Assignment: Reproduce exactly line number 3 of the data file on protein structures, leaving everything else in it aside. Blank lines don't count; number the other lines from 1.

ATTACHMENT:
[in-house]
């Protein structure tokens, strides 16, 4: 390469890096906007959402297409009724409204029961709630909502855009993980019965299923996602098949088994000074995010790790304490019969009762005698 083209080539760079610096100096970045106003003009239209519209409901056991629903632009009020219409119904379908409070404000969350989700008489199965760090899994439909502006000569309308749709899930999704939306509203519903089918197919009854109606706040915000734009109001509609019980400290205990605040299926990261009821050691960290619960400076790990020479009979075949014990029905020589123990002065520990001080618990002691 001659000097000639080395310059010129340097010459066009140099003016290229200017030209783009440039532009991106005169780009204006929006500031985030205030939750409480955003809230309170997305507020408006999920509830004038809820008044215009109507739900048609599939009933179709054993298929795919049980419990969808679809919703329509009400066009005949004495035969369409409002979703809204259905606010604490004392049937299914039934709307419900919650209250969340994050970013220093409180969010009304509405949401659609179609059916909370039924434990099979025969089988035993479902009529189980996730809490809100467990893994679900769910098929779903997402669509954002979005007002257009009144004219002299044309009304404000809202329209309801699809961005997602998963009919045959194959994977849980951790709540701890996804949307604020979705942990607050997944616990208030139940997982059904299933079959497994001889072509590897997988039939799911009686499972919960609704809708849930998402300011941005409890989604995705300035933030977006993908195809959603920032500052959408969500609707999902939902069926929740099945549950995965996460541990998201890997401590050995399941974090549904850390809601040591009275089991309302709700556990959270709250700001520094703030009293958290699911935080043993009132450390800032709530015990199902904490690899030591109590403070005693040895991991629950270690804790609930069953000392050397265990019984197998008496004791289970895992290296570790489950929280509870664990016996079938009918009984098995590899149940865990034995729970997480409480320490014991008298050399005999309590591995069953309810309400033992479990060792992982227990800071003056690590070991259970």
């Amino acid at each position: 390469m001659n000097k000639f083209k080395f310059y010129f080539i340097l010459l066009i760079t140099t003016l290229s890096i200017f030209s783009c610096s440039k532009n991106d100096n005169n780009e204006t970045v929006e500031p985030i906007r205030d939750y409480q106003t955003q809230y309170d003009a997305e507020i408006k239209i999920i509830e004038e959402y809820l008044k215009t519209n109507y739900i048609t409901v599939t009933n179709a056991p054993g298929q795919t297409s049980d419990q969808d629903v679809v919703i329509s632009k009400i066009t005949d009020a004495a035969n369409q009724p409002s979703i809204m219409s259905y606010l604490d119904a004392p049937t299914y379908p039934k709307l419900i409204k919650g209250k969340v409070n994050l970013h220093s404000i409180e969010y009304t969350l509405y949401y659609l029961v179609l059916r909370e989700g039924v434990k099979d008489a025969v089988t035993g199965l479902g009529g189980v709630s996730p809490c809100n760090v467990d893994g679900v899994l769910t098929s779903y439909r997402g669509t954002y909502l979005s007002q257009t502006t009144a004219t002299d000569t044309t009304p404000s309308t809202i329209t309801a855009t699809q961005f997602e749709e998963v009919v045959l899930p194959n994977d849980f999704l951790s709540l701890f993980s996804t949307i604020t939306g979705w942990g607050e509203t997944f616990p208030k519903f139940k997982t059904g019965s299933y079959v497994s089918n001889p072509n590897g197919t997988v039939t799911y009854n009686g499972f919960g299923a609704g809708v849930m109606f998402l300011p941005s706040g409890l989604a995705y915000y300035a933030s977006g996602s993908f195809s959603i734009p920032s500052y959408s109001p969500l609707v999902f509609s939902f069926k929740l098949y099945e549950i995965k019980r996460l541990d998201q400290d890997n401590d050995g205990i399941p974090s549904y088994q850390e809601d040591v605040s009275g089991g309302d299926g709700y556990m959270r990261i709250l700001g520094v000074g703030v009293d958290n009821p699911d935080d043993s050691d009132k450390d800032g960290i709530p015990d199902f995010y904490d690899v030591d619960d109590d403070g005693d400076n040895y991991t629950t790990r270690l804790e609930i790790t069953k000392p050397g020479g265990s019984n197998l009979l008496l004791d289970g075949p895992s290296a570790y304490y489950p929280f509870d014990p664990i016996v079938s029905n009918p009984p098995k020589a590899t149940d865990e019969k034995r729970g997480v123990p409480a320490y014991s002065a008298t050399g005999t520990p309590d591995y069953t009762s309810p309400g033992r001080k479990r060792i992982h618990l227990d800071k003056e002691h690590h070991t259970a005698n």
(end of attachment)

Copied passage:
């Amino acid at each position: 390469m001659n000097k000639f083209k080395f310059y010129f080539i340097l010459l066009i760079t140099t003016l290229s890096i200017f030209s783009c610096s440039k532009n991106d100096n005169n780009e204006t970045v929006e500031p985030i906007r205030d939750y409480q106003t955003q809230y309170d003009a997305e507020i408006k239209i999920i509830e004038e959402y809820l008044k215009t519209n109507y739900i048609t409901v599939t009933n179709a056991p054993g298929q795919t297409s049980d419990q969808d629903v679809v919703i329509s632009k009400i066009t005949d009020a004495a035969n369409q009724p409002s979703i809204m219409s259905y606010l604490d119904a004392p049937t299914y379908p039934k709307l419900i409204k919650g209250k969340v409070n994050l970013h220093s404000i409180e969010y009304t969350l509405y949401y659609l029961v179609l059916r909370e989700g039924v434990k099979d008489a025969v089988t035993g199965l479902g009529g189980v709630s996730p809490c809100n760090v467990d893994g679900v899994l769910t098929s779903y439909r997402g669509t954002y909502l979005s007002q257009t502006t009144a004219t002299d000569t044309t009304p404000s309308t809202i329209t309801a855009t699809q961005f997602e749709e998963v009919v045959l899930p194959n994977d849980f999704l951790s709540l701890f993980s996804t949307i604020t939306g979705w942990g607050e509203t997944f616990p208030k519903f139940k997982t059904g019965s299933y079959v497994s089918n001889p072509n590897g197919t997988v039939t799911y009854n009686g499972f919960g299923a609704g809708v849930m109606f998402l300011p941005s706040g409890l989604a995705y915000y300035a933030s977006g996602s993908f195809s959603i734009p920032s500052y959408s109001p969500l609707v999902f509609s939902f069926k929740l098949y099945e549950i995965k019980r996460l541990d998201q400290d890997n401590d050995g205990i399941p974090s549904y088994q850390e809601d040591v605040s009275g089991g309302d299926g709700y556990m959270r990261i709250l700001g520094v000074g703030v009293d958290n009821p699911d935080d043993s050691d009132k450390d800032g960290i709530p015990d199902f995010y904490d690899v030591d619960d109590d403070g005693d400076n040895y991991t629950t790990r270690l804790e609930i790790t069953k000392p050397g020479g265990s019984n197998l009979l008496l004791d289970g075949p895992s290296a570790y304490y489950p929280f509870d014990p664990i016996v079938s029905n009918p009984p098995k020589a590899t149940d865990e019969k034995r729970g997480v123990p409480a320490y014991s002065a008298t050399g005999t520990p309590d591995y069953t009762s309810p309400g033992r001080k479990r060792i992982h618990l227990d800071k003056e002691h690590h070991t259970a005698n």